I travelled with a small group of 16-18 year old students on a 1 hour journey to London last year, and 2 of them had never been on a train! We owe it to our teenagers to make sure that they can function without us, and that we remember that we coped with the odd phone call home from a smelly call box or a letter posted after wranglings with the correct value of stamps when we were their age. They can, of course, be in touch with us easily from anywhere in the world now, but this is still not enough to reassure them or many parents, and it may well be a big part of the problem. They are constantly being told that the world is terribly risky. We suffer from an overload of information, and bad news makes money for the media. It also makes us cautious and less likely to try new experiences. This perception that the world is a more dangerous place must be challenged. In fact, it is safer than ever. Go and look through this website with your reluctant teenager, and they will see the data to reassure them that the world is worth exploring https://ourworldindata.org/, and that the benefits outweigh the risks. Let’s not cave in to our teenagers’ reluctance, then. The saying that we must not prepare life for them, but instead prepare them for life is truer than ever.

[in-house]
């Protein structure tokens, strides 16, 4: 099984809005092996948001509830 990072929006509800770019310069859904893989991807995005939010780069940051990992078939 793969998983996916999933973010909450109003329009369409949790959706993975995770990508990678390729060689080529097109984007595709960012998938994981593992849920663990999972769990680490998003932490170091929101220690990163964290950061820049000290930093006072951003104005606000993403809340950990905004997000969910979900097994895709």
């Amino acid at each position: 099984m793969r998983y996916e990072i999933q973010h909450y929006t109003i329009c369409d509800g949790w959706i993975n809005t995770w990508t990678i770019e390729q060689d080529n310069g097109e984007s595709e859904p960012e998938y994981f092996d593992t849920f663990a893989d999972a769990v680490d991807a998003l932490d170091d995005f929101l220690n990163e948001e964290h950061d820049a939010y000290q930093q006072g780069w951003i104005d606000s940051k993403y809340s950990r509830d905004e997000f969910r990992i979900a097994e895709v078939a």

I have been busy finding out about so many wonderful language learning opportunities for all ages and time scales. I am currently organising Language Gaps in Yacht Sailing and French, Skiing and French, Water Sports and French. I have recently found fantastic family language learning holidays in France, Spain and Germany, where the whole family can get stuck in to improving their language skills and immerse themselves in local culture. My favourite find, however, is the oenology (wine making) and French course in Toulouse. Now that would be a week well spent!